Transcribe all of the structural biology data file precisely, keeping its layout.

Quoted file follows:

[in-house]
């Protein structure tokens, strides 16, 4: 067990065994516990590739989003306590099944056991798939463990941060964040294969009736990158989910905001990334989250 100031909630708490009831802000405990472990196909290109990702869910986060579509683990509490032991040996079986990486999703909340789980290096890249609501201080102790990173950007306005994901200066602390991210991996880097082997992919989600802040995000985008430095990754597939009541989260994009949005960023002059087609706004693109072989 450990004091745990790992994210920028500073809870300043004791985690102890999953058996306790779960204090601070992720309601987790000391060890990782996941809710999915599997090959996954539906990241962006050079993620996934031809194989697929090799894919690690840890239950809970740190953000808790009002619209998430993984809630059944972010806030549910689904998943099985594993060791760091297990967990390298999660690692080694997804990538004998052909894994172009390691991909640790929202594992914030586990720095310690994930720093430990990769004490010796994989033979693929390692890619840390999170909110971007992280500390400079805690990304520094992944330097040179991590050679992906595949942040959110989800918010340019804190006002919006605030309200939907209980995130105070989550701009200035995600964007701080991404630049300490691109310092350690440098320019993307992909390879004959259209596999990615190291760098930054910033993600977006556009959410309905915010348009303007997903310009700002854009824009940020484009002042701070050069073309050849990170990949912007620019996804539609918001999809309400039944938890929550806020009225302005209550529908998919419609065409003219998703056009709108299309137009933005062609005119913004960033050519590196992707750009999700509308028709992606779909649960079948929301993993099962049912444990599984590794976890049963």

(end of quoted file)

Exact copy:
[in-house]
């Protein structure tokens, strides 16, 4: 067990065994516990590739989003306590099944056991798939463990941060964040294969009736990158989910905001990334989250 100031909630708490009831802000405990472990196909290109990702869910986060579509683990509490032991040996079986990486999703909340789980290096890249609501201080102790990173950007306005994901200066602390991210991996880097082997992919989600802040995000985008430095990754597939009541989260994009949005960023002059087609706004693109072989 450990004091745990790992994210920028500073809870300043004791985690102890999953058996306790779960204090601070992720309601987790000391060890990782996941809710999915599997090959996954539906990241962006050079993620996934031809194989697929090799894919690690840890239950809970740190953000808790009002619209998430993984809630059944972010806030549910689904998943099985594993060791760091297990967990390298999660690692080694997804990538004998052909894994172009390691991909640790929202594992914030586990720095310690994930720093430990990769004490010796994989033979693929390692890619840390999170909110971007992280500390400079805690990304520094992944330097040179991590050679992906595949942040959110989800918010340019804190006002919006605030309200939907209980995130105070989550701009200035995600964007701080991404630049300490691109310092350690440098320019993307992909390879004959259209596999990615190291760098930054910033993600977006556009959410309905915010348009303007997903310009700002854009824009940020484009002042701070050069073309050849990170990949912007620019996804539609918001999809309400039944938890929550806020009225302005209550529908998919419609065409003219998703056009709108299309137009933005062609005119913004960033050519590196992707750009999700509308028709992606779909649960079948929301993993099962049912444990599984590794976890049963």